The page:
Optimize the value of the pre code compliance check by investigating specific systems. In older buildings, fire alarms and safety systems are typically as old as the buildings themselves. Based on construction type of the building and its occupancy use, the building can be too big or too tall for certain sprinkler system upgrades. As a building owner starts to upgrade these systems, the need to rework entire buildings may be discovered. At some universities, for instance, any time the planners touched a building that didn’t have sprinklers, they are asked to add them, which requires significant wall and ceiling excavation. Added to this can be a concern for adequate water flow at city main level to feed the sprinklers.
Hurdling The Access Challenge
The project team must have the time and access to see everything necessary to appropriately perform a valuable pre code check. The actual evaluation and site observations will vary based on the size of the project. However, in general, a week or so of planning is sufficient to get the right facilities people scheduled to help with the evaluation. Then, factor in an additional week for documentation and report. In all, a three week timeframe for this process is usually a good estimate.
Advance planning. To assemble the right facilities persons with the right keys to access the appropriate areas in the facility usually requires a full week of planning. Specify how much time each inspection will require and itemize each area — whether it is a mechanical or an electrical room or an area above a ceiling — that needs access. A casual walk through is rarely adequate, as this typically misses key spots.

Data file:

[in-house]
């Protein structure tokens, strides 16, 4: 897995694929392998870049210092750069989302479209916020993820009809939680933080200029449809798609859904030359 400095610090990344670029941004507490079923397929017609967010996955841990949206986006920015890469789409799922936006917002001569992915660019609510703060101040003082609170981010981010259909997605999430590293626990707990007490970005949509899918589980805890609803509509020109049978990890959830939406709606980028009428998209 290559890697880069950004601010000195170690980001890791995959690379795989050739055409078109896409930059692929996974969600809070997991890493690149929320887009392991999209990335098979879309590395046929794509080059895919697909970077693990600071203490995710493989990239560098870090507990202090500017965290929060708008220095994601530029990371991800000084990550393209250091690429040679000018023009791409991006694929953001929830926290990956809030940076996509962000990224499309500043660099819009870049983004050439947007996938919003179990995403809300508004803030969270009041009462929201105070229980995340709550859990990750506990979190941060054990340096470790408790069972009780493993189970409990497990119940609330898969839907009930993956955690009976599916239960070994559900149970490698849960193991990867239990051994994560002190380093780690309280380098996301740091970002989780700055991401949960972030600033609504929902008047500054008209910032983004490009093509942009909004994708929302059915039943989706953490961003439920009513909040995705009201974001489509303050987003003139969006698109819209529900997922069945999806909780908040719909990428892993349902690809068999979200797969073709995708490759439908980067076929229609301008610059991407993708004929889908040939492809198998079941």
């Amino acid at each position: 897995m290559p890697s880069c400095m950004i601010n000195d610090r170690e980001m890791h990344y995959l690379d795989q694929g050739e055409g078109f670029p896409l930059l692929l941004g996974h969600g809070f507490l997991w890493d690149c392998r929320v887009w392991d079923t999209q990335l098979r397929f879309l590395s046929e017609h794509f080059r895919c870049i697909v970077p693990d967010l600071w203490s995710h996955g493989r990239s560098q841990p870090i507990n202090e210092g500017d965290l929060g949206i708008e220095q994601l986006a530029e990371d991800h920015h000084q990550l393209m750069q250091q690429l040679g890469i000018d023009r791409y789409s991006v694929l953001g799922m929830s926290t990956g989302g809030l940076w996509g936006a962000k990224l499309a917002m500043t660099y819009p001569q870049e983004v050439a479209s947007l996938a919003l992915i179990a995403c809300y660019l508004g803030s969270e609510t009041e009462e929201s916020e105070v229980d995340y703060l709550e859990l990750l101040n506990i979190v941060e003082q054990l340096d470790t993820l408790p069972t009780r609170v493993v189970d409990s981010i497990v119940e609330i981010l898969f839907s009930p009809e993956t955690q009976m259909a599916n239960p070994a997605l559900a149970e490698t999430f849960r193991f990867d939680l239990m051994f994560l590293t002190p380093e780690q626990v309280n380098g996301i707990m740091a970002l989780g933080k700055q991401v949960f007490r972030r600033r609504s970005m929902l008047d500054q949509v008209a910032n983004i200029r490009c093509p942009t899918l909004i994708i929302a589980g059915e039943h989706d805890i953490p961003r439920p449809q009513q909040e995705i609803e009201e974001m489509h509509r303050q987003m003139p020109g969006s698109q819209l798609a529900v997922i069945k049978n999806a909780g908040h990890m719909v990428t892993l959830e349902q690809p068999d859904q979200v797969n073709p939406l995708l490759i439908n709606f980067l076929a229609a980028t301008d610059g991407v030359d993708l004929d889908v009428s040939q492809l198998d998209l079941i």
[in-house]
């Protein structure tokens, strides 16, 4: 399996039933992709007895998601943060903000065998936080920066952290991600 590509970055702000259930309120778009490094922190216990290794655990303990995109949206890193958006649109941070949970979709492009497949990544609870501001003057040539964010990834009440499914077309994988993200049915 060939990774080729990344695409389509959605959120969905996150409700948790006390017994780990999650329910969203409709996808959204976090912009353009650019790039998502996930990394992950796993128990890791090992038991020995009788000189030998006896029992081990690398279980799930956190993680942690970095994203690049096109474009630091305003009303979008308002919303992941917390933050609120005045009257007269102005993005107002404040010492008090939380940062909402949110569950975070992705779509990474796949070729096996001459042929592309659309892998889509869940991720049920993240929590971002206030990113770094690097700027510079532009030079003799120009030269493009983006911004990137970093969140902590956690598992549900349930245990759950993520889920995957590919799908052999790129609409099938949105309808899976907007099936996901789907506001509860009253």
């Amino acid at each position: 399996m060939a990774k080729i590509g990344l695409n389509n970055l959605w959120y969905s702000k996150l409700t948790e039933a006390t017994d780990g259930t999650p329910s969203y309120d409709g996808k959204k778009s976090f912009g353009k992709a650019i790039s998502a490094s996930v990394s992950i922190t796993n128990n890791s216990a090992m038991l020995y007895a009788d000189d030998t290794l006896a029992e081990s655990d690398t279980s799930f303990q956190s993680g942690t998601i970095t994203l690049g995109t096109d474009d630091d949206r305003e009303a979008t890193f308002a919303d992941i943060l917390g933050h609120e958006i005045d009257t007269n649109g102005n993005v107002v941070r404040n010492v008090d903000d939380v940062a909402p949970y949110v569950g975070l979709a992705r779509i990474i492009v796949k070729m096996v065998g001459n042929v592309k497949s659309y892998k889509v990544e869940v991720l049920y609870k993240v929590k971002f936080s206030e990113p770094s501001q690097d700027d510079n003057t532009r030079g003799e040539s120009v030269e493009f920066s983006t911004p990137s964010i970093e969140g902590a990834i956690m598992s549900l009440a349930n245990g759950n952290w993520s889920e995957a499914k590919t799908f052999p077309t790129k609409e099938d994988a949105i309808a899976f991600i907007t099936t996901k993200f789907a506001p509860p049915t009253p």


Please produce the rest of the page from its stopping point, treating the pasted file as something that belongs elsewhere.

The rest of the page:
Inform users ahead of the pre-code check. The architect should organize the inspection tour so as not to waste the facilities group’s time. In addition, a few days ahead of time, alert the current users of the space about the coming inspection.
The hardest functions to check tend to be more intrusive. These will require more scheduling care and alerts to current occupants. Verify the accuracy of existing (as built) plans. This may require laser scanning and/or manual measurement of every room. Document wall ratings and any separations between occupancy groups. For example, when separating a large auditorium from offices, capture the wall ratings. Pop ceiling tiles to determine if the wall extends up to the deck. You may find a stenciled text that states whether the wall is rated at 1 hour or 2 hours of fire resistance. All doors in rated walls must be rated doors. This requires a door by door inspection, which can be time consuming. Open the door and inspect the edge for its rating. The label may be painted over.
The end product of the study is a set of life safety drawings and a narrative. Life safety drawings are a requirement and identify concerns, such as rated walls, that are not included in the narrative. Together, these offer a pre-code compliance check that is sure to render significant savings.
Heywood is director of the Birmingham, AL office of Ghafari, a firm that provides architecture, engineering, and construction services. With nearly 20 years of experience, he is responsible for managing projects, client relationships, and new pursuits in the higher education, healthcare, government, and industrial sectors with a regional focus on the Southeastern United States.